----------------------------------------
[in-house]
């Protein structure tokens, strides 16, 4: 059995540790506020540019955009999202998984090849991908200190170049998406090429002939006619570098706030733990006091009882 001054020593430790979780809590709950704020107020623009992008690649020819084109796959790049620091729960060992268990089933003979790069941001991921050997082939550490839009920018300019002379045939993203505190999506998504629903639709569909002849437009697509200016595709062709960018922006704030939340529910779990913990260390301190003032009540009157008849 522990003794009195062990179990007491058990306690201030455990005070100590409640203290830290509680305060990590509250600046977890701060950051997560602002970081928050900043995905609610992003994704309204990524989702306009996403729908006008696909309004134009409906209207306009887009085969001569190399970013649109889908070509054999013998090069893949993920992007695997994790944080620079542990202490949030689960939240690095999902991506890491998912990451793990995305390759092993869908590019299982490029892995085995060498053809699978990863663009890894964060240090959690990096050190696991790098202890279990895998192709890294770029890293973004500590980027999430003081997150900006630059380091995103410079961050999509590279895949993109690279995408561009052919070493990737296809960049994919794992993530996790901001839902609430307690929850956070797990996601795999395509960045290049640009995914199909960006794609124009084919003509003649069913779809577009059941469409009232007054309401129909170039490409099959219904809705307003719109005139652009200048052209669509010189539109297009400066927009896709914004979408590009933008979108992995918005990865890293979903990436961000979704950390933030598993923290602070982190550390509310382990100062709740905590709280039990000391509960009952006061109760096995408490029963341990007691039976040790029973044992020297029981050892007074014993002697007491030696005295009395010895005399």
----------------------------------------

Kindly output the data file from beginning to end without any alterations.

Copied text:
[in-house]
């Protein structure tokens, strides 16, 4: 059995540790506020540019955009999202998984090849991908200190170049998406090429002939006619570098706030733990006091009882 001054020593430790979780809590709950704020107020623009992008690649020819084109796959790049620091729960060992268990089933003979790069941001991921050997082939550490839009920018300019002379045939993203505190999506998504629903639709569909002849437009697509200016595709062709960018922006704030939340529910779990913990260390301190003032009540009157008849 522990003794009195062990179990007491058990306690201030455990005070100590409640203290830290509680305060990590509250600046977890701060950051997560602002970081928050900043995905609610992003994704309204990524989702306009996403729908006008696909309004134009409906209207306009887009085969001569190399970013649109889908070509054999013998090069893949993920992007695997994790944080620079542990202490949030689960939240690095999902991506890491998912990451793990995305390759092993869908590019299982490029892995085995060498053809699978990863663009890894964060240090959690990096050190696991790098202890279990895998192709890294770029890293973004500590980027999430003081997150900006630059380091995103410079961050999509590279895949993109690279995408561009052919070493990737296809960049994919794992993530996790901001839902609430307690929850956070797990996601795999395509960045290049640009995914199909960006794609124009084919003509003649069913779809577009059941469409009232007054309401129909170039490409099959219904809705307003719109005139652009200048052209669509010189539109297009400066927009896709914004979408590009933008979108992995918005990865890293979903990436961000979704950390933030598993923290602070982190550390509310382990100062709740905590709280039990000391509960009952006061109760096995408490029963341990007691039976040790029973044992020297029981050892007074014993002697007491030696005295009395010895005399």